Samsung Galaxy S7 Edge Review: Samsung’s best phone yet
The Samsung Galaxy S7 Edge is Samsung’s most expensive smartphone, but you do get a premium device for your money.
Where the Samsung Galaxy S7 is intended to be the mainstream but premium device in Samsung’s Galaxy S range, the S7 Edge tweaks it just that little bit further with a larger display, curved edges and an increase in battery capacity. For those improvements Samsung commands an absolute premium outright price, although it’s also perfectly feasible to pick the Galaxy S7 Edge up on contract as well.
If you prefer your Galaxy phones without curved screens, make sure to check out our Samsung Galaxy S7 review.
|Device||Samsung Galaxy S7||Samsung Galaxy S7 Edge|
|Processor||Octa or Quad Core (2.3Ghz Quad+1.6Ghz Quad or 2.15Ghz Quad + 1.6Ghz Dual)||Octa or Quad Core (2.3Ghz Quad+1.6Ghz Quad or 2.15Ghz Quad + 1.6Ghz Dual)|
|Resolution||2560 X 1440||2560 X 1440|
Samsung Galaxy S7 Edge from Samsung
Samsung's latest flagship phone has hit Australian shelves. Get your hands on one today.View details
Upsides: Why you’d want the Samsung Galaxy S7 Edge
- Strong premium design
Whether you like a particular phone’s design is obviously a subjective matter, but having had the time to tweak its curved design through the S6 Edge and S6 Edge Plus, Samsung’s done a lot of ostensibly good work with the S7 Edge. It feels comfortable in the hand without being too slippery, while the curved design gives it the kind of premium look you’d expect at this price point.
- Standout performance
We were seriously impressed with the Samsung Galaxy S7 when we tested it, which meant that the Samsung Galaxy S7 Edge really had to work hard to do even better given the price difference. Samsung ships two variants of the Samsung Galaxy S7 and S7 Edge worldwide; one with a Snapdragon 820 processor, and one with its own Exynos 8990 processor. It’s the latter we saw on our review samples, which brought with it the prospect of lower performance. We need not have worried, as the S7 Edge performs quickly and admirably both in regular anecdotal app usage as well as our benchmark of choice, Geekbench 3.
Handset Geekbench 3 Single Core (higher is better) Geekbench 3 Multi Core (higher is better) Samsung Galaxy S7 Edge 2169 6446 Samsung Galaxy S7 2156 6240 Samsung Galaxy S6 Edge+ 1492 4893 Samsung Galaxy S6 Edge 1324 4626 Google Nexus 6P 1251 4597 Samsung Galaxy S6 1347 4569 Apple iPhone 6S 2540 4410 Apple iPhone 6S Plus 2491 4391 Sony Xperia Z5 1358 4134 LG G4 1190 3313 Google Nexus 5X 1188 3198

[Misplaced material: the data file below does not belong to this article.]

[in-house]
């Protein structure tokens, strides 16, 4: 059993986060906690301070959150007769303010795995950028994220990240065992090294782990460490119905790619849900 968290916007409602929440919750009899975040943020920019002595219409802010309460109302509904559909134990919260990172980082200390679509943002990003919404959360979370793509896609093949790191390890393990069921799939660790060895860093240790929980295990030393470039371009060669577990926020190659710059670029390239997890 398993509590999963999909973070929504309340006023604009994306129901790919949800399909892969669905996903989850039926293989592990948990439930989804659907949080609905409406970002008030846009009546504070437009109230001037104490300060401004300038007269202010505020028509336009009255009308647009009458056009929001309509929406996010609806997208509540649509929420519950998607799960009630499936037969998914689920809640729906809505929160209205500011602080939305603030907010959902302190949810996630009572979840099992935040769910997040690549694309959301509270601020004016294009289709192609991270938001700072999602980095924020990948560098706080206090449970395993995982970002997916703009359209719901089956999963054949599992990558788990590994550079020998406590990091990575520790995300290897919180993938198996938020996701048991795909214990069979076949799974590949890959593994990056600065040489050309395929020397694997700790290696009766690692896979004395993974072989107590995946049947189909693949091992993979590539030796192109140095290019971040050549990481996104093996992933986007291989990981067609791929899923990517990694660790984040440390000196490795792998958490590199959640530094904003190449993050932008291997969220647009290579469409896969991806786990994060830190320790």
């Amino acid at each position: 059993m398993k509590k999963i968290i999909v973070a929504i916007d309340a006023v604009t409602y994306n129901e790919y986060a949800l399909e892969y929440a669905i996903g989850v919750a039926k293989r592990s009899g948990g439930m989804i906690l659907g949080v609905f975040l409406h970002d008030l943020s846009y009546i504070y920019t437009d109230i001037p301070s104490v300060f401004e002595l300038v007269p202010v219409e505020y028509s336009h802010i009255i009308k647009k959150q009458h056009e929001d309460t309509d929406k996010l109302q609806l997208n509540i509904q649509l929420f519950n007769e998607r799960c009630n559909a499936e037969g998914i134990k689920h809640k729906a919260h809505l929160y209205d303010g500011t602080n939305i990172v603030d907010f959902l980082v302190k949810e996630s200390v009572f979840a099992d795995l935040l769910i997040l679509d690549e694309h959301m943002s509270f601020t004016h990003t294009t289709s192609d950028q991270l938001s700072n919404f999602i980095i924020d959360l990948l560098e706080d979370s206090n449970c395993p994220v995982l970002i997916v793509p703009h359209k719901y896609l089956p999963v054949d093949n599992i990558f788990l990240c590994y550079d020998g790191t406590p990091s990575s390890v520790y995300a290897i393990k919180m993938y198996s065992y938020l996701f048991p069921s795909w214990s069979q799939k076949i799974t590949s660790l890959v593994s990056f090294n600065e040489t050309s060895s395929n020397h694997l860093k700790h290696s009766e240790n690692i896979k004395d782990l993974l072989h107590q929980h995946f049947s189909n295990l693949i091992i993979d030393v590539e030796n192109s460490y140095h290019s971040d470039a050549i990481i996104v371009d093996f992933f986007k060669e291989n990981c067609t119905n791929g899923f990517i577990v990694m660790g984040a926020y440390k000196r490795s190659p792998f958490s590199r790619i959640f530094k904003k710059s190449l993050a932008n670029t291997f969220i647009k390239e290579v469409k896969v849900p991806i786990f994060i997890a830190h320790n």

Like the Samsung Galaxy S7, we also ran 3DMark’s Ice Storm Unlimited on the Galaxy S7 Edge, although here the S7 actually slightly outperformed it. It’s still an impressive score, however:
Handset 3DMark Ice Storm Unlimited Result Samsung Galaxy S7 28903 Samsung Galaxy S7 Edge 28402 Google Nexus 6P 24703 Sony Xperia Z5 19197 Samsung Galaxy S6 Edge Plus 17981
Benchmarks never tell the full story of a phone’s performance, but the practical upshot of these scores is that the Samsung Galaxy S7 Edge has a lot of headroom for running just about any app you throw at it.
- Apps and Tasks Edge make sense
When Samsung first started developing phones with curved sides, it didn’t really have a good concept of what you’d use such a thing for besides looking cool. The new two icon deep app, task and people edges work a little better than previous implementations, and the fact that Samsung is more open about app development in this space via an open SDK gives hope for even more refinement from third parties. It’s still not a killer application, but there is promise.
- Fast and responsive camera
The Samsung Galaxy S7 Edge shares the same camera as the Samsung Galaxy S7, which means a technical drop down to 12MP, but with a faster f1.7 lens with larger individual pixels, it’s a better performer for it, particularly in low light. Yes, if you push it hard you can get grainy pictures as you could with any smartphone camera, but for most uses it will be more than adequate, and may even expand your photographic abilities in ways you hadn’t anticipated.
- Always on Display is quirky but cool
Samsung’s approach to Android software used to be a near complete redesign of the Android experience, which was rather painful matter unless you absolutely adored what they did. The Samsung Galaxy S7 Edge doesn’t go down that road much, save for the Always On Display feature, which sips at the power in return for a permanent clock or calendar display. It’s not a vital feature, but if you’re not a fan of wearing a wristwatch, it’s a neat way to quickly check the time without having to fully power up your phone.
- Astonishing battery life